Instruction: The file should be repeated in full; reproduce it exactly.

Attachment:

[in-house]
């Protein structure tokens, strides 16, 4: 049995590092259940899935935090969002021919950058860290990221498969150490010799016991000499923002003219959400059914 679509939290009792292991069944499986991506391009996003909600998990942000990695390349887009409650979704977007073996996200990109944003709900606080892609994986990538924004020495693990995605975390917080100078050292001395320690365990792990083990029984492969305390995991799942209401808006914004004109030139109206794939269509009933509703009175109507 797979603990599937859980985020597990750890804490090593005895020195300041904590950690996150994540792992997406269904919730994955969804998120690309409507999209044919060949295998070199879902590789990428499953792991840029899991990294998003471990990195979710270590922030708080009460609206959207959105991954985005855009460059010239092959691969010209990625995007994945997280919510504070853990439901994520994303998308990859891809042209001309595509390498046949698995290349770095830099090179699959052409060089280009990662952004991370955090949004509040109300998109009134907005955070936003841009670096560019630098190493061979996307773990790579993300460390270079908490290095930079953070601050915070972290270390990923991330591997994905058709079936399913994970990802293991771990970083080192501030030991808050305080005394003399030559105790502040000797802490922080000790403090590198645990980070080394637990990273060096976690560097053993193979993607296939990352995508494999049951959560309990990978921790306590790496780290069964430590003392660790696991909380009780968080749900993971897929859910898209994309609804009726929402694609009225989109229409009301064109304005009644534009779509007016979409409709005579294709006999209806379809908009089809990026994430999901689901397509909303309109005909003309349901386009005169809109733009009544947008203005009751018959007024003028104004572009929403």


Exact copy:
[in-house]
């Protein structure tokens, strides 16, 4: 049995590092259940899935935090969002021919950058860290990221498969150490010799016991000499923002003219959400059914 679509939290009792292991069944499986991506391009996003909600998990942000990695390349887009409650979704977007073996996200990109944003709900606080892609994986990538924004020495693990995605975390917080100078050292001395320690365990792990083990029984492969305390995991799942209401808006914004004109030139109206794939269509009933509703009175109507 797979603990599937859980985020597990750890804490090593005895020195300041904590950690996150994540792992997406269904919730994955969804998120690309409507999209044919060949295998070199879902590789990428499953792991840029899991990294998003471990990195979710270590922030708080009460609206959207959105991954985005855009460059010239092959691969010209990625995007994945997280919510504070853990439901994520994303998308990859891809042209001309595509390498046949698995290349770095830099090179699959052409060089280009990662952004991370955090949004509040109300998109009134907005955070936003841009670096560019630098190493061979996307773990790579993300460390270079908490290095930079953070601050915070972290270390990923991330591997994905058709079936399913994970990802293991771990970083080192501030030991808050305080005394003399030559105790502040000797802490922080000790403090590198645990980070080394637990990273060096976690560097053993193979993607296939990352995508494999049951959560309990990978921790306590790496780290069964430590003392660790696991909380009780968080749900993971897929859910898209994309609804009726929402694609009225989109229409009301064109304005009644534009779509007016979409409709005579294709006999209806379809908009089809990026994430999901689901397509909303309109005909003309349901386009005169809109733009009544947008203005009751018959007024003028104004572009929403």